The available evidences show clearly that the sort of morbidity and congenital malformations reported in the area well suit with the reported toxicity of the pesticide. The committee constituted by the government to look in to the matter once again reiterated this. The latest committee headed by the renowned environmentalist Dr. A. Achuthan clearly said that the only abnormal activity in the area of high morbidity, which has no causes of industrial or other pollutions , was aerial spraying of endosulfan . Though it is difficult to prove the cause effect relationship of chronic low dose environmental poisons and miseries of living beings, the committee clearly opined that absence of proof can not be considered as proof of absence. In any case as the Achuthan committee has said ” the onus of responsibility to prove or disprove the cause effect relationship should be that of the polluter and and not of the general public who are the victims of the pollution “.

IMA team in the village

The IMA team met Dr. Mohan Kumar, some of the activists in the forefront of the struggle, several of the local residents, several affected households and also visited the Kodenkiri stream in the outskirts of the cashew plantations. It was a preliminary fact finding mission and an epidemiologic evaluation of the situation was not attempted at. Even then, we could find enough anecdotal evidences to believe that there is sufficient justification in the issues raised by the villagers. It is shown beyond doubt that the village has greater morbidity and incidence of congenital malformations, malignancies and CNS diseases like seizure disorders , when compared to any of its counterparts in the district or over the whole state. There is no other industrial or other activities in the area, other than the Endosulfan spraying, that could be attributed to the causation of these state of affairs.

The villagers have a point. How?

A meticulous medical evaluation of the situation clearly shows that the villagers have a point. Let us examine some of them:

Almost all of the people affected with congenital malformations in the area are all below the age of 30 years, the duration of aerial spray of Endosulfan in the area.

The chronic morbidity including malignancies found in the area, fit well with the identified and authenticated ill effects of the pesticide.

Anecdotal descriptions about the environmental problems sited by the villagers all agree with the toxic effects of Endosulfan. They have described that the local streams and water collections no more breed any fish and frogs have vanished from the area for the past few decades. The toxicity of Endosulfan on these groups of living organisms is well documented. Earlier in the village, bee keeping was a means of supplementing the household income in several households and the bees have altogether disappeared from the region. ( This is when Pesticide lobby perpetuates that endosulfan is the most bee friendly pesticide! )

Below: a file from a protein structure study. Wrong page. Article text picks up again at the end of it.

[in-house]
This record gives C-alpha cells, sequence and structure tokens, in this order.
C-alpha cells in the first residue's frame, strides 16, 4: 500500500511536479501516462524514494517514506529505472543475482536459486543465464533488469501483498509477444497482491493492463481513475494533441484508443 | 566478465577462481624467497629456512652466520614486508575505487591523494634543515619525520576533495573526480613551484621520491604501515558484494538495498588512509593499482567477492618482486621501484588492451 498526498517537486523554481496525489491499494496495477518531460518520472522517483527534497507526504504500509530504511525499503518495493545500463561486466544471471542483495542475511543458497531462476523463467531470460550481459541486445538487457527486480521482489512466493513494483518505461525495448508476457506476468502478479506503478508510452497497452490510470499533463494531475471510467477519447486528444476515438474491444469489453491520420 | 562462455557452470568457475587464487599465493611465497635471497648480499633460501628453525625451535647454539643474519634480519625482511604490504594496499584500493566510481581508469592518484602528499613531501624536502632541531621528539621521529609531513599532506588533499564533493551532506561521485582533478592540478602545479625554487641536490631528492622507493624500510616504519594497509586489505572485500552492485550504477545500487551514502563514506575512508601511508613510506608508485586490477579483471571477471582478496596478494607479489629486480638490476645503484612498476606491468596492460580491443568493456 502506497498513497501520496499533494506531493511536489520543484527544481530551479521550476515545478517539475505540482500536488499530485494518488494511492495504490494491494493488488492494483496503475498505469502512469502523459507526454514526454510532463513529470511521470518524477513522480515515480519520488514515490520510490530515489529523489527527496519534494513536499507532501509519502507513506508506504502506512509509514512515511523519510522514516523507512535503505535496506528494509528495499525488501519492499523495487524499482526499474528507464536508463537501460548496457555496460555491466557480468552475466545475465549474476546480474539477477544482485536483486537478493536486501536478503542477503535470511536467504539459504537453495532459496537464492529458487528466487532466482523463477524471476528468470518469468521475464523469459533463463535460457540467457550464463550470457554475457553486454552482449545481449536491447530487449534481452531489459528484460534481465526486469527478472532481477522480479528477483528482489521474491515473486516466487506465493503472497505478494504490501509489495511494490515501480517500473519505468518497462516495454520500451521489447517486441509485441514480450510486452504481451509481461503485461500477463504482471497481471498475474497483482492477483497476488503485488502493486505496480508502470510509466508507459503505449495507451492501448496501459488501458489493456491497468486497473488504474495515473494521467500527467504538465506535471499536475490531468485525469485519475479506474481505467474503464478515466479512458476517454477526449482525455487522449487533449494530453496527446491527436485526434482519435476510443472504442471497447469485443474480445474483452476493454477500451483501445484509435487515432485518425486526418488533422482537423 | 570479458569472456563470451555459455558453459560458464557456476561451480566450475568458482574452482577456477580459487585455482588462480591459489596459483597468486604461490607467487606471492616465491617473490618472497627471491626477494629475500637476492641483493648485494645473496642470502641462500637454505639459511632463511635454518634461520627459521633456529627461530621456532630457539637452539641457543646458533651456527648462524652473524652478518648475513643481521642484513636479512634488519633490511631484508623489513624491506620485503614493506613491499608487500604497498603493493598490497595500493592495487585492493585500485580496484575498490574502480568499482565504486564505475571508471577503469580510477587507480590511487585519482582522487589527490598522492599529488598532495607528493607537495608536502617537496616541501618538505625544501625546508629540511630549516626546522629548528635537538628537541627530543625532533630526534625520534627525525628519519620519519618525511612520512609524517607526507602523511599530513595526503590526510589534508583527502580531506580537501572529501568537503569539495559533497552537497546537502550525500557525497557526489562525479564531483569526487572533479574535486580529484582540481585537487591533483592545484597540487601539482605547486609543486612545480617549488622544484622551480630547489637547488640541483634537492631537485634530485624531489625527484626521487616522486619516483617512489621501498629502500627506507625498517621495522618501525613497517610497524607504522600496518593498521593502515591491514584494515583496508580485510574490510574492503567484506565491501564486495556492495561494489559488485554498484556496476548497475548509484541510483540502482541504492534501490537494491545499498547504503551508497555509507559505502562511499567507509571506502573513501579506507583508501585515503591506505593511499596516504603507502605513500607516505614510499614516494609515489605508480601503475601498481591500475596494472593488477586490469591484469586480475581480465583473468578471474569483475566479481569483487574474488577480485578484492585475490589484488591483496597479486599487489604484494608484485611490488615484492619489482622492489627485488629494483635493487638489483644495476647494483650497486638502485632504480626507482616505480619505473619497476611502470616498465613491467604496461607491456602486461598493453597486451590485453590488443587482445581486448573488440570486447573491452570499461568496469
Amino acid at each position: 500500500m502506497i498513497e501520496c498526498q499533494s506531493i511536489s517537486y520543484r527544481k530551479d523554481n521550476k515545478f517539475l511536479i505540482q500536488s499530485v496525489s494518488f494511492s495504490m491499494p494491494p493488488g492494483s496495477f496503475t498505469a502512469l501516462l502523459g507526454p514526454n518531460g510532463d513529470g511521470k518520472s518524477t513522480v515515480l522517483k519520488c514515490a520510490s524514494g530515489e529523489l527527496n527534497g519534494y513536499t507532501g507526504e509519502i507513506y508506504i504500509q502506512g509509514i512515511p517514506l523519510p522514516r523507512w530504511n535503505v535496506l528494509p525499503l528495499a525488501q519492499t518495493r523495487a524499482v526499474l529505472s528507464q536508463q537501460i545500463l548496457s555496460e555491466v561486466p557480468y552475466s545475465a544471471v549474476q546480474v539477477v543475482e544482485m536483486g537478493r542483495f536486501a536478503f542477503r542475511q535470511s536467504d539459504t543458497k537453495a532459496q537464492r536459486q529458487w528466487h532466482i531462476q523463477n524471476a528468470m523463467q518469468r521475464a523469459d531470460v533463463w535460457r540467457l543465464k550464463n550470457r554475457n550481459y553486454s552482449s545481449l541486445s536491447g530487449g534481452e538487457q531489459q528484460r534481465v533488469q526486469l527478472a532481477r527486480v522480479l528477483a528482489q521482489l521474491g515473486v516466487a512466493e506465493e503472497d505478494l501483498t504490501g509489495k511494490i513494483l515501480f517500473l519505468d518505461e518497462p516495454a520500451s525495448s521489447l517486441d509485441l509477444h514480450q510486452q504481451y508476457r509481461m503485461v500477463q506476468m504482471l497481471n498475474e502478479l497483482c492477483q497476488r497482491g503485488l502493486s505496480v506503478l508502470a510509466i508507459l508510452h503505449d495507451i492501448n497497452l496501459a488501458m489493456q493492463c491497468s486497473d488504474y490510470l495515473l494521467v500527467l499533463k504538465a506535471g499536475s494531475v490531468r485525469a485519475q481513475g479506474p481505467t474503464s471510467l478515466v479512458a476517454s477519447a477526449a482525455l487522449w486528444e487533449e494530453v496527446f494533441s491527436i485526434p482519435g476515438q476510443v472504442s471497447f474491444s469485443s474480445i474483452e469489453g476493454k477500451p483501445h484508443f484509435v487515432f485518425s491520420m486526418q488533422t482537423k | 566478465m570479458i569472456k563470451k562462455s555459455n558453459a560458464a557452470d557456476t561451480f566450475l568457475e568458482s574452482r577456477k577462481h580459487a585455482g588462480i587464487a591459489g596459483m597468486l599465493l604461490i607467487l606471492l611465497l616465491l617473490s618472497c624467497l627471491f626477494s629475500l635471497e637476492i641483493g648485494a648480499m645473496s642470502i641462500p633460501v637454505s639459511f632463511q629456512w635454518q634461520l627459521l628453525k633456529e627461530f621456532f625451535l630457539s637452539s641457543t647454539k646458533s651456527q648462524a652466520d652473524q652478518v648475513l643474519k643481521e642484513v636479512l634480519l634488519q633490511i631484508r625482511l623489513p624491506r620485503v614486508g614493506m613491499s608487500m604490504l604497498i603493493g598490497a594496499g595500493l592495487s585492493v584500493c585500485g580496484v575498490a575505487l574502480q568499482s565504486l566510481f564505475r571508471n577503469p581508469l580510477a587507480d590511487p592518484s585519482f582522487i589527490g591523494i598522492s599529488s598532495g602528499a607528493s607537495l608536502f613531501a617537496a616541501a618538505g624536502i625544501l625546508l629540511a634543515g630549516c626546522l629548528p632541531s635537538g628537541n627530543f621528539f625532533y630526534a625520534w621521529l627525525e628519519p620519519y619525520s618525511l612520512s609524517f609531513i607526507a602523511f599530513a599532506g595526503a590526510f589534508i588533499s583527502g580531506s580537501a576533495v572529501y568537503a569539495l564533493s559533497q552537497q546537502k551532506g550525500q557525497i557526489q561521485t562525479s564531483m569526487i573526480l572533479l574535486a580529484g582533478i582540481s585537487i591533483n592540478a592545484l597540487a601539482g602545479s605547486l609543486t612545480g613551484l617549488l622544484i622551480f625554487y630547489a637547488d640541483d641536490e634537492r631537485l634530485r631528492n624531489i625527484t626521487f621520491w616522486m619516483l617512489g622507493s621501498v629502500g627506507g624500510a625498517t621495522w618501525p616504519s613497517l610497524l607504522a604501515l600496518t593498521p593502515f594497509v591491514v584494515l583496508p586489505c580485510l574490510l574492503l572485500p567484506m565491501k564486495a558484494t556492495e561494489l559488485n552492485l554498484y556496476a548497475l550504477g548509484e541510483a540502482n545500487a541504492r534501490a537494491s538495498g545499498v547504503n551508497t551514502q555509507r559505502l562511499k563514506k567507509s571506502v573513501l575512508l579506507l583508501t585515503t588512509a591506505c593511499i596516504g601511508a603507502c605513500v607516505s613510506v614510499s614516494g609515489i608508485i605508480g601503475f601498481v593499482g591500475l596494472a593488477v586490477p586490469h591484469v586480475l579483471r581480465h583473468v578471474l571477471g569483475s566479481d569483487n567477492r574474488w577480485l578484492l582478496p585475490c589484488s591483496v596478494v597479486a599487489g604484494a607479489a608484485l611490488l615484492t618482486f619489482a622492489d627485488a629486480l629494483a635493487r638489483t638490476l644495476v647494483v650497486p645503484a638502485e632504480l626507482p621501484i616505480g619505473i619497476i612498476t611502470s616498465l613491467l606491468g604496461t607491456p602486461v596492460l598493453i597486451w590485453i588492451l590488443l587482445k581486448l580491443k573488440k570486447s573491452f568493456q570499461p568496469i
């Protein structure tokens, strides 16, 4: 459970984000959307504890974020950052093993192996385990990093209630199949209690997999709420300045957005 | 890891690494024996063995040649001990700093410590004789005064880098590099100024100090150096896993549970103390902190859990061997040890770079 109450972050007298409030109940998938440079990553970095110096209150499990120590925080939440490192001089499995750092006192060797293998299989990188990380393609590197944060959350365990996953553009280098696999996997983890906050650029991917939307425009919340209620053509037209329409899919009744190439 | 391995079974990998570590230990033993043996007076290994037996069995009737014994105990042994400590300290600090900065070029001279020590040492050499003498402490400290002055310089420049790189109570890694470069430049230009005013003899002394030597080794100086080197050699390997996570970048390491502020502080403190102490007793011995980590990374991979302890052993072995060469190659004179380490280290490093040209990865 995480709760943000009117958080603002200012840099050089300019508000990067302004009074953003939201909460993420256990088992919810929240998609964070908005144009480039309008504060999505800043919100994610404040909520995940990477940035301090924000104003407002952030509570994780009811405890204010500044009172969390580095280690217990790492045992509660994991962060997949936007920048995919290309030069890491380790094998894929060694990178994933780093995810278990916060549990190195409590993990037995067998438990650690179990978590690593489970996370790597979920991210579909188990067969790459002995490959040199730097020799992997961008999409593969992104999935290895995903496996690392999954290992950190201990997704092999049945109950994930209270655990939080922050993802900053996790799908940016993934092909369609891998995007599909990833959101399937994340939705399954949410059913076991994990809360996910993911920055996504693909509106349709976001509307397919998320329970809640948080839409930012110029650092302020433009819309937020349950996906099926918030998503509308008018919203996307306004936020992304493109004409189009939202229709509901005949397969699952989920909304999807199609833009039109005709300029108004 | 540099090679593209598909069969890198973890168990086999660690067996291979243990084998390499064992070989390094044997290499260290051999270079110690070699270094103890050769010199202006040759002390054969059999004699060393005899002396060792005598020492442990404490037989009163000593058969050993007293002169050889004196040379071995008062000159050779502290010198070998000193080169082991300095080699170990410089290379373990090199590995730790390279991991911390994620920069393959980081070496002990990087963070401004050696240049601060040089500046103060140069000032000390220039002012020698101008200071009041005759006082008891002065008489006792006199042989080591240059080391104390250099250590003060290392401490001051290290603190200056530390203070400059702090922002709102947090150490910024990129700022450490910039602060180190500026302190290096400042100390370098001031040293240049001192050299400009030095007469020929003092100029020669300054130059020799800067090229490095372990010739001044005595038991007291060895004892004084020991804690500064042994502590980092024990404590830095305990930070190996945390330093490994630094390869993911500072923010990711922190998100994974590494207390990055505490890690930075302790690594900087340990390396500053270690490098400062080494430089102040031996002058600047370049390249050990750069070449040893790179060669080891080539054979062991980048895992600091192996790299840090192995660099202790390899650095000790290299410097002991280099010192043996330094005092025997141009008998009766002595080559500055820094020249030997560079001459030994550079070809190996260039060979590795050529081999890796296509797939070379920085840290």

Putting the matter in reverse is also evidence providing. After the court stay, no spraying has occurred in the past two 2 years and after a long gap frogs have appeared in the village. Similarly, bees have also started appearing and some of the hives are active now. These evidences clearly show the effect of Endosulfan in the flora and fauna of the region.

Even the presence of “tea mosquitoes” in the plantations, against which the pesticide is applied is not proved beyond doubt.

Sufficient studies about the yield of crops in the absence and presence of pesticide use have also not been done. No productivity study has ever been reported by PCK. Some of the locals claim that the plantations had bumper crops last year, when spraying was not done.

Several studies have demonstrated very high content of Endosulfan in earth and water in the region. The simultaneous prevalence of this high degree of pollutant and the disease conditions attributed to it may not be sufficient to elucidate a cause effect relationship. Neither would it be possible to conduct a longitudinal study in the area to conclude on its causation. Still there are points that sufficiently justify the blame on the pesticide for the causation of the morbidity in the area. Kodenkiri stream which is joined by several other streams emerging from the hills atop which the plantations are, was shown to contain very high content of residual Endosulfan. Even though ground water may not be polluted by Endosulfan, this has not much of relevance in the area where the sources of drinking water are the streams and surangas that have close connections with the stream. We found that many of the drinking water sources are closely connected with the stream and the stream itself is the source for several households. Moreover, from a public health point of view it is clearly shown that there is a clear and evident dose response relationship in the prevalence of morbidity and congenital malformations as we travel from the source of the stream downhill. Household close to the source of the stream have maximum prevalence of malformations and the number of members affected and the gravity of affliction also wean down as we travel down the banks of the stream. Moreover hardly any household is spared on the banks of this stream. There is no other factor attributable or can act as a confounder in this area where maximum households bear the brunt.

Very well in advance of the present controversies, the teachers in the local school have recognized that the children coming from the backside of the plantations have physical and intellectual problems. This is evident in the records of the minutes of School Resource Group, a group of Headmaster and teachers that monitor the activities and progress of the school. Moreover the sort of intellectual impairment described goes well with the described toxicity of the pesticide.